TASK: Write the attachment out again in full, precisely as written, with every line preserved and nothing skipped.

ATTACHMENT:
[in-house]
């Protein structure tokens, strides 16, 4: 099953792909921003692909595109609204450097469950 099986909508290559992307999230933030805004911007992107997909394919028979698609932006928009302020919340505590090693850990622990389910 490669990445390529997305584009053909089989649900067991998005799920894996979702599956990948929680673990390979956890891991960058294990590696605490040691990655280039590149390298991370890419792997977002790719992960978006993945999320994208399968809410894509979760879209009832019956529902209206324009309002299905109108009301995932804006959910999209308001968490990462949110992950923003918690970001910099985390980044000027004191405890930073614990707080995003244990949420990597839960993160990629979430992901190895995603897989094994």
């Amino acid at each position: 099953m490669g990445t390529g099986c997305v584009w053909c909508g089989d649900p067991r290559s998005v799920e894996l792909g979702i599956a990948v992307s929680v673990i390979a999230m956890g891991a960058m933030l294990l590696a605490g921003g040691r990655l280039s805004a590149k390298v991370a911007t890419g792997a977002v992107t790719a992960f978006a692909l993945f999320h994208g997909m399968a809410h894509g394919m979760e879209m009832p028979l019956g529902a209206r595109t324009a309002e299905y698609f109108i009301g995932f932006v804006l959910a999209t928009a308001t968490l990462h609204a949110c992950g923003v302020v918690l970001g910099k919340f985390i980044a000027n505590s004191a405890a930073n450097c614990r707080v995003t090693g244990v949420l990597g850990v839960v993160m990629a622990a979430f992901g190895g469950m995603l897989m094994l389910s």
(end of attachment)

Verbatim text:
[in-house]
């Protein structure tokens, strides 16, 4: 099953792909921003692909595109609204450097469950 099986909508290559992307999230933030805004911007992107997909394919028979698609932006928009302020919340505590090693850990622990389910 490669990445390529997305584009053909089989649900067991998005799920894996979702599956990948929680673990390979956890891991960058294990590696605490040691990655280039590149390298991370890419792997977002790719992960978006993945999320994208399968809410894509979760879209009832019956529902209206324009309002299905109108009301995932804006959910999209308001968490990462949110992950923003918690970001910099985390980044000027004191405890930073614990707080995003244990949420990597839960993160990629979430992901190895995603897989094994």
């Amino acid at each position: 099953m490669g990445t390529g099986c997305v584009w053909c909508g089989d649900p067991r290559s998005v799920e894996l792909g979702i599956a990948v992307s929680v673990i390979a999230m956890g891991a960058m933030l294990l590696a605490g921003g040691r990655l280039s805004a590149k390298v991370a911007t890419g792997a977002v992107t790719a992960f978006a692909l993945f999320h994208g997909m399968a809410h894509g394919m979760e879209m009832p028979l019956g529902a209206r595109t324009a309002e299905y698609f109108i009301g995932f932006v804006l959910a999209t928009a308001t968490l990462h609204a949110c992950g923003v302020v918690l970001g910099k919340f985390i980044a000027n505590s004191a405890a930073n450097c614990r707080v995003t090693g244990v949420l990597g850990v839960v993160m990629a622990a979430f992901g190895g469950m995603l897989m094994l389910s």